My profuse thanks for your magnificent efforts again at Kew, Paul.
This little night lamp may not look like much, but I think it is probably the earliest extant piece of British glass (pressed or hand blown) bearing a registration lozenge - unless one of our redoubtable GMB members knows otherwise.
It is imteresting that you mention Osler's candelabrum as appearing in the same 'Representations' book, because Defries & Sons went on to become manufacturers of very high quality chandeliers that held their own alongside those of Osler and Baccarat (see below).
A little time spent with Professor Google has revealed a few facts about Jonas Defries & Sons that might be shed light (pun!) on the development of this humble little lamp into some of the most opulent chandeliers ever seen.
There is a Notice in the Jewish Chronicle that Jonas Defries died on 24 August 1860 at his residence, 147 Houndsditch, in his 55th year. There are also numerous notes about members of his family, including mention of three sons, Moss, Coleman, and Nathan.
In November1866, there was a court case at the Central Criminal Court where Moss Defries was the chief prosecuting witness. He described himself as “a chandelier manufacturer, carrying on business with my brothers in Commercial Street, Whitechapel.
There is an undated illustrated trade card for
J. Defries & Sons
Crystal glass Chandelier Manufacturers.
Lamps for India and other Markets
Manufactories, London & Paris
Birmingham Show Rooms,
Exchange Chambers, Carrs Lane.
Swan & Wade, Agents
Between 26 June 1846 and 7 June 1883, the following designs were registered by either by Jonas Defries or Jonas Defries and Sons , all of Houndsditch, and most with an address of 147 Houndsditch, City, London:
35778 26 June 1846 – P3 Night lamp
50942 18 March 1848 Reflector
50943 18 March 1848 Reflector
50944 18 March 1848 Reflector
51882 10 May 1848 The Brilliant Reflector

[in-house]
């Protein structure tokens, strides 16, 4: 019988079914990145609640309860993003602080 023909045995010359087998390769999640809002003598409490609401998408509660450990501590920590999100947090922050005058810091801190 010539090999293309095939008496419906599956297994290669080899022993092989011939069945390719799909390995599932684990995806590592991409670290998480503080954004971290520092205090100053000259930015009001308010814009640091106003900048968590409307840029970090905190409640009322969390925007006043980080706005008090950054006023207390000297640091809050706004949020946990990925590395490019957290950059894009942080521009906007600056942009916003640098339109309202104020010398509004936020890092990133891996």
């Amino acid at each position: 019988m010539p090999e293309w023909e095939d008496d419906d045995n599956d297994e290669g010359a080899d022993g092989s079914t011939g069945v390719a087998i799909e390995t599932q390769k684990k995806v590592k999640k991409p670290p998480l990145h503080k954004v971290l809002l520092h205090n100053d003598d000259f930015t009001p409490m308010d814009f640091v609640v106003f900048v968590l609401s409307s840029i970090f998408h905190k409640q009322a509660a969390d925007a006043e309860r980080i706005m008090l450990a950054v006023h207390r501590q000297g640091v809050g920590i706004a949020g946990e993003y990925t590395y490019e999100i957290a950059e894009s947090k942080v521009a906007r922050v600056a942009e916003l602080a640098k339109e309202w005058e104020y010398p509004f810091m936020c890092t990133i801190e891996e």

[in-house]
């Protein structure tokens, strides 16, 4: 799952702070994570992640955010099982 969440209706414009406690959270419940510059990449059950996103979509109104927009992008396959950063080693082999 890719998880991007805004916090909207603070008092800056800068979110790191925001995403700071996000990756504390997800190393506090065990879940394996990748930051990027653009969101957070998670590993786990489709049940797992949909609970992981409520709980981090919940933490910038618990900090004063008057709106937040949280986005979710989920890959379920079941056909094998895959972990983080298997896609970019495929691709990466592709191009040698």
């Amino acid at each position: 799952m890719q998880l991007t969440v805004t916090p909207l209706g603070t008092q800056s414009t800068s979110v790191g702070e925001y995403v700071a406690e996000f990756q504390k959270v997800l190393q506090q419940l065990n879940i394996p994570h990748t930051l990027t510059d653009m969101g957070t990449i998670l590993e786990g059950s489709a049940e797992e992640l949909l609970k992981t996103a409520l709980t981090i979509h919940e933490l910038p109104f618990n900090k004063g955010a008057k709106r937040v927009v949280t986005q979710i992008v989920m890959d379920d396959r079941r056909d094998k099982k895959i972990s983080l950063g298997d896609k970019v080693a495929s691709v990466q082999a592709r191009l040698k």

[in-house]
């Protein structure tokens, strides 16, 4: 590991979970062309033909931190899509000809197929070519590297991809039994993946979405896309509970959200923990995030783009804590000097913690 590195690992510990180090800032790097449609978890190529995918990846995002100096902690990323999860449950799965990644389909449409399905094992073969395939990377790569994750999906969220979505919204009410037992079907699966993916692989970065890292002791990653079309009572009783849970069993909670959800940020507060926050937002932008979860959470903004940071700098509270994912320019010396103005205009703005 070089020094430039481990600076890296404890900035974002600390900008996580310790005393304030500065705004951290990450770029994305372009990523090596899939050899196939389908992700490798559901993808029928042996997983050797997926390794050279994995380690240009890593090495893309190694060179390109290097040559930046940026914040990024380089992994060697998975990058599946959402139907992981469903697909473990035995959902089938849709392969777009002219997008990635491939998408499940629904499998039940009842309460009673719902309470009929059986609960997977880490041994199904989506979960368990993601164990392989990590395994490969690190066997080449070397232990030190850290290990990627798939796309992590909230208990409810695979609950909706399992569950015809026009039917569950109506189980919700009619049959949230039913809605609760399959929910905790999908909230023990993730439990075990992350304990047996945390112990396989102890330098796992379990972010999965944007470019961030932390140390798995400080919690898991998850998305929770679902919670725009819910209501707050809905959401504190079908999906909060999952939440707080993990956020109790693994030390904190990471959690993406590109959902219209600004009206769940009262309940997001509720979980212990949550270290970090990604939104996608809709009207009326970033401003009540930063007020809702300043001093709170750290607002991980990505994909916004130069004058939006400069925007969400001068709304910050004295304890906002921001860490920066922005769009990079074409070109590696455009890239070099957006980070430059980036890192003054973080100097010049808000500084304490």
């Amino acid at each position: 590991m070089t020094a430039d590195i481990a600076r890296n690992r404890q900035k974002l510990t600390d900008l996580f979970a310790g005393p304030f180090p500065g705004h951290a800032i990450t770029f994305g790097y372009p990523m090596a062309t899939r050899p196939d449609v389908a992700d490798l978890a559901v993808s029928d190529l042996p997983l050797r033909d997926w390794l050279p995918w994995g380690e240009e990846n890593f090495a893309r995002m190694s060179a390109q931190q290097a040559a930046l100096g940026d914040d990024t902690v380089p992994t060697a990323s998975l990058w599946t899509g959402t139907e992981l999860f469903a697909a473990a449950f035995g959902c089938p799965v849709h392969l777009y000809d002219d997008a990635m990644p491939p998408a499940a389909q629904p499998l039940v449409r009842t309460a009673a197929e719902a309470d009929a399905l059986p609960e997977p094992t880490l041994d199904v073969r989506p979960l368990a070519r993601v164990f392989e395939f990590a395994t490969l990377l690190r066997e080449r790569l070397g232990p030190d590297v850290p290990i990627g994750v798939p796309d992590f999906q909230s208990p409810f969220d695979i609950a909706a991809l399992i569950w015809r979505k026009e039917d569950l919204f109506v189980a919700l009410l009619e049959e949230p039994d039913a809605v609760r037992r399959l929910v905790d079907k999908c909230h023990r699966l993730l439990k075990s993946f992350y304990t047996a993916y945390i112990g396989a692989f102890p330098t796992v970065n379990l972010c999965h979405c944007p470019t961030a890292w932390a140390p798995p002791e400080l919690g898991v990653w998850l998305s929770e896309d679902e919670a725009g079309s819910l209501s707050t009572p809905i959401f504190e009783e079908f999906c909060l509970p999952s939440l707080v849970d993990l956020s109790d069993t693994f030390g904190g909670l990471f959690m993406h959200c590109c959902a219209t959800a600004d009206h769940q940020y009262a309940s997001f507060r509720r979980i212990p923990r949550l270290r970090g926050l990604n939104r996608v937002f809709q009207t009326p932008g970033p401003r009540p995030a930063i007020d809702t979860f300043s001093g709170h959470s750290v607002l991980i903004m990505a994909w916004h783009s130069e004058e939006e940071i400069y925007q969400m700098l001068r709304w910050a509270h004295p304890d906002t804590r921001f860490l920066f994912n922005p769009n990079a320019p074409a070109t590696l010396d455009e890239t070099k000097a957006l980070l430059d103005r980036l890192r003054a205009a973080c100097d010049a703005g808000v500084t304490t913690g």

73917 29 November 1850 Holder for mortars or night lights
84137 4 March 1852 Pine Moon reflector
84138 $ March 1852 Moon reflector
85540 29 June 1852 Instrument applied to the tops of candles
93185 5 November 1853 Design for lamp glass
96543 2 August 1854 Shade for moderateur lamp to be called “Globe and Tulip” shade
96898 21 September 1854 Glass hydraulic chandelier
97249 17 October 1854 Glass chandelier for moderateur and candle lamp to be called the “Victorian Chandelier”
103739 13 February 1856 Stand for moderator and other lamps
109909 14 May 1857 A mirror to be the “Prism Mirror”
130975 20 March 1861 Gas shade to be called “Prismatic Moon”
139706 20 March 1861 Gas shade to called the “Albert Moon”
158400 15 December 1862 No subject
158401 15 December 1862 No subject
170523 24 December 1863 “Alhambra” chandelier for India
170524 24 December 1863 Registered prismatic chandelier
170526 26 December 1863 Registered crystal candelabrum
180385 25 October 1864 No subject
21696 21 February 1868 No subject
216997 21 February 1868 No subject
223307 21 October 1868 No subject
277150 13 October 1873 No subject
320276 9 April 1878 No subject
358798 23 November 1880 No subject
359104 29 November 1880 No subject
359237 3 December 1880 No subject
359238 3 December 1880 No subject
359239 3 December 1880 No subject
360486 7 January 1881 No subject
360487 7 January 1881 No subject
361810 16 February 1881 No subject
368638 19 August 1881 No subject
374432 6 December 1881 No subject
374773 15 December 1881 No subject
378298 28 March 1882 No subject
378997 29 March 1882 Electrolier
382838 1 July 1882 No subject
383007 5 July 1882 No subject
387075 26 September 1882 No subject
387076 26 September 1882 No subject
387077 26 September 1882 No subject
399063 7 June 1883 No subject
Although describing themselves as manufacturers of chandeliers, there is no record athttp://www.glassmaking-in-london.co.uk/glasshouses
of Defries having a glass works, so they may well simply have bought in blank pieces from other glasshouses for final finishing in their own cutting or polishing shops.
Defries does not appear to have exhibited at the great 1851 exhibition at crystal Palace, but at the Paris exhibition of 1867 the small British contingent was represented mainly by Powell & sons and J. Defries who exhibited some ornate chandeliers.
It is interesting that Defries’s trade card makes particular mention that they manufactured “Lamps for India and other Markets”, because there is an Anglo-Indian Defries emerald glass Hundi hall lantern athttp://pinterest.com/pin/264727284316151378/
featuring an emerald blown glass globe with brass terminal, all suspended by a metal collar, chains and glass smoke cap. Originally used for candles, this fixture could be easily electrified with a candle socket.
By the late 1870s, furniture for Eastern nobility was made by several European companies that specialized in this area of production. The principal manufacturers were F. & C. Osler in Birmingham, England, and Baccarat in France. Other English companies that made glass lighting and furniture for the Eastern market were Jonas Defries & Sons of London and the Coalbourne Hill Glass Works near Stourbridge. For the rest of the 19th century, world’s fairs continued to display chandeliers, glass cabinets, and chairs designed by Osler, Jonas Defries & Sons of London, and Baccarat of France.